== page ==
Originally published in 1978. Josef Konvitz provides a broad comparative study of European port cities since the Renaissance by examining how they were built and rebuilt in the context of urban industrialization. Konvitz argues that as seafaring became more critical to Western civilization, intellectuals and rulers placed more importance on urban planning. Planning looked different, of course, in various European cities. In Paris, riverside planning was patched into the existing frame of the city, whereas Scandinavian towns on the Baltic were over-designed to accommodate a degree of maritime trade unsustainable for large cities. In the eighteenth century, city planning fell out of vogue, and new solutions were introduced to help solve the problems created by urban development.
Divided in three parts, the book focuses on how European port cities are organized, spatially, and how efficient shipping could be and what environmental and social costs port operations could have, using spatial factors and topographic maps in studying urban development. Konvitz’s book is an important source for urban historians of early modern Europe and an essential background to contemporary challenges and clues to their resolution.
The word to the Author
Gaia Daldanise – Starting from the concept of “maritime culture”, we’ve noted that you talked also about “urban maritime culture”. Could you define this new concept and the new trend about port-city planning collaborative approaches?
Josef W. Konvitz – When the largest cities were coastal, and when shipping was the most visible commercial activity, ships, quays and piers and warehouses etc. represented a major share of the most valuable, prominent space. Because port cities could grow larger than other cities not served by waterborne traffic, large parts of the port city could expand away from the waterfront, often responding to different environmental and social preferences. The management of the city centre and the waterfront however remained subordinate to the imperatives imposed by shipping and the interface with the rest of the city. What I called “maritime culture” was the framework of ideas, sentiments and knowledge that framed decision-making and political/economic preferences – especially when conflicts had to be resolved. Maritime culture infused the larger culture through painting (Normandy painters in France), literature (New England writers like Melville, Dana), etc., acculturating people who had nothing to do with seafaring to the maritime world.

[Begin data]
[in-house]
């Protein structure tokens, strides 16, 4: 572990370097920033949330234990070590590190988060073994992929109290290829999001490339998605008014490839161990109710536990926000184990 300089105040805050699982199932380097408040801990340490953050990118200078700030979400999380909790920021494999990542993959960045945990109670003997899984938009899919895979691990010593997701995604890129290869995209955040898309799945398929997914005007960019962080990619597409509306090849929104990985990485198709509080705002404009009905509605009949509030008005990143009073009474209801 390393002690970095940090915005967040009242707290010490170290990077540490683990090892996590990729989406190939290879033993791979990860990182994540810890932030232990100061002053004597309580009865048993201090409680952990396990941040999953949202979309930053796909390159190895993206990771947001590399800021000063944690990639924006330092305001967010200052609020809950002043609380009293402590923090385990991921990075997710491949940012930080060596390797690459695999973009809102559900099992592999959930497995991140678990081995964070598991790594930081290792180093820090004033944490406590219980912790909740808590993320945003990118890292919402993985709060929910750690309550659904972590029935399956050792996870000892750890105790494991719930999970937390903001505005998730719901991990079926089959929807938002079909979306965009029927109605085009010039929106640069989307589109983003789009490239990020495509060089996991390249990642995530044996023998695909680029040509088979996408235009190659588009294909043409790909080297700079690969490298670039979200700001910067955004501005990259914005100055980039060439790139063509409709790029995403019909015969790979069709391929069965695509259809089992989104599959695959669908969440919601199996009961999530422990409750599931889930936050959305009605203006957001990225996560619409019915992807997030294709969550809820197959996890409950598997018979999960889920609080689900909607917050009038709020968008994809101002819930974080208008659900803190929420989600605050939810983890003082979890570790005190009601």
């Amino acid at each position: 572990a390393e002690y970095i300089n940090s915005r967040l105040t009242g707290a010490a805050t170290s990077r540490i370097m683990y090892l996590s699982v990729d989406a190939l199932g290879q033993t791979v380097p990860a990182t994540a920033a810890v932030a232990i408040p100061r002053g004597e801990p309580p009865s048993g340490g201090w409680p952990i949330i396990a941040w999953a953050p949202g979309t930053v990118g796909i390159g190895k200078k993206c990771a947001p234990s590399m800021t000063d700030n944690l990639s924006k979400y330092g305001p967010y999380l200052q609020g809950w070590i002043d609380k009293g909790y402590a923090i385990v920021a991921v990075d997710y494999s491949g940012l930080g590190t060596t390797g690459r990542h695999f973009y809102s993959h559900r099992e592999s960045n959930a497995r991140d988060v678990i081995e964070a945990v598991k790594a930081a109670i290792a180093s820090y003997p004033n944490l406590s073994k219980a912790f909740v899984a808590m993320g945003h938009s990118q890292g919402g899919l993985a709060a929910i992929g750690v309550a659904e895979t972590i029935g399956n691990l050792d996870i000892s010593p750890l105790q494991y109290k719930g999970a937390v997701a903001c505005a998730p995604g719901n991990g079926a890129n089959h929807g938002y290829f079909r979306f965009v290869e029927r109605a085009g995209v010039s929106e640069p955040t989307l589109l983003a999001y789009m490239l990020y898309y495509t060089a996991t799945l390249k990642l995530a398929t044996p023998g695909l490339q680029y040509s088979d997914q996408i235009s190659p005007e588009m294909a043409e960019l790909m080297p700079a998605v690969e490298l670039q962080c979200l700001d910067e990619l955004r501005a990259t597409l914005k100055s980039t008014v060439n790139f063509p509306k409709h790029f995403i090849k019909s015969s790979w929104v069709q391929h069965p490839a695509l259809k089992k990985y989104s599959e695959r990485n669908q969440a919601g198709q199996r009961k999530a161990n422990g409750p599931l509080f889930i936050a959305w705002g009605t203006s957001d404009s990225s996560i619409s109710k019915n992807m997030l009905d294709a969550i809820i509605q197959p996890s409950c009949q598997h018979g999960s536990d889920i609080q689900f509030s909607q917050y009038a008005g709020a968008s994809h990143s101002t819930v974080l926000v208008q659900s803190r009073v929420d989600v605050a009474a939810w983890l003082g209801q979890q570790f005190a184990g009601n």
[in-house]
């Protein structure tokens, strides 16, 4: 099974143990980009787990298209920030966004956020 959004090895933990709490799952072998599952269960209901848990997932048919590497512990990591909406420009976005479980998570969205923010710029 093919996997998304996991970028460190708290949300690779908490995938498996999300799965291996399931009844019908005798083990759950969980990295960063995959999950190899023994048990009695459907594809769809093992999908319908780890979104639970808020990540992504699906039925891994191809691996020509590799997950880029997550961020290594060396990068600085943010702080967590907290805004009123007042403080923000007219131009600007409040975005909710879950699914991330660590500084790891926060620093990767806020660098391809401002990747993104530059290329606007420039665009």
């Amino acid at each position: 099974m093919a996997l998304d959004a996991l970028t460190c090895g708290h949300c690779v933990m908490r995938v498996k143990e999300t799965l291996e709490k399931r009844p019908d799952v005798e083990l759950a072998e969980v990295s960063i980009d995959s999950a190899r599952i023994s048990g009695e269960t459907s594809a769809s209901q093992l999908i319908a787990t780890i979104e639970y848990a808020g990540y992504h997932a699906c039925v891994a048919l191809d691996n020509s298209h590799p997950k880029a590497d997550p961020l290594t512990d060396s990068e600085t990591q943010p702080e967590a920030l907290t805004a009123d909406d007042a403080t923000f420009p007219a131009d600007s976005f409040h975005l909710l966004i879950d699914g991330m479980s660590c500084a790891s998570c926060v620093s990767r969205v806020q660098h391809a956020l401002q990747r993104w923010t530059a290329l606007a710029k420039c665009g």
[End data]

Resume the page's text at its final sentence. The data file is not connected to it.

In the 20th century, with the expansion of industrial ports and the increase in the size (and number) of ships, ports could be detached from city centres, and operated as gigantic factory sites with a watery edge. By the 1960s and certainly since people wanted to reclaim the waterfront in the city centre, some for public use and some for cultural activities, we are back to competing claims to a limited space, with the risk that one use will exclude another. Collaborative? Why not? But this takes a certain kind of political climate, visionary local leaders (who are more often conservative, not progressive), imaginative financing, and flexible regulations.
The main driver in the future is likely to be coastal zone management with a view toward 1) reducing the severity of storms, floods, etc., 2) adaptation to rising sea levels. The frightening (negative) image of destructive storms and high tides – New York, Venice – has to be translated into a creative vision to make the waterfront safer and more attractive. If there then is to be public-private co-operation, what benefits will be granted to the private sector if it shares more of the risk?
Josef W. Konvitz
Before he joined the Organisation for Economic Co-operation and Development (OECD) in 1992, Josef Konvitz was a professor of history at Michigan State University with an extensive experience on the history of cities, infrastructure and the urban economy, the history of cartography, and international relations in an urban dimension. Since 2011 Konvitz is Honorary Professor, Education, University of Glasgow and he also served as a visiting professor at King’s College London. He is the author of Cities and Crisis and of Cartography in France, 1660–1848: Science, Engineering, and Statecraft.
Since 2012 he is Chair of the PASCAL International Observatory, a global network of universities that brings academics and practitioners together on projects to develop sustainable and learning cities.
As Head of the OECD’s Regulatory Policy Division from 2003 to 2011, Konvitz designed and implemented a strategic, multi-disciplinary and cross-sectorial several programs to strengthen regulatory quality and regulatory reform.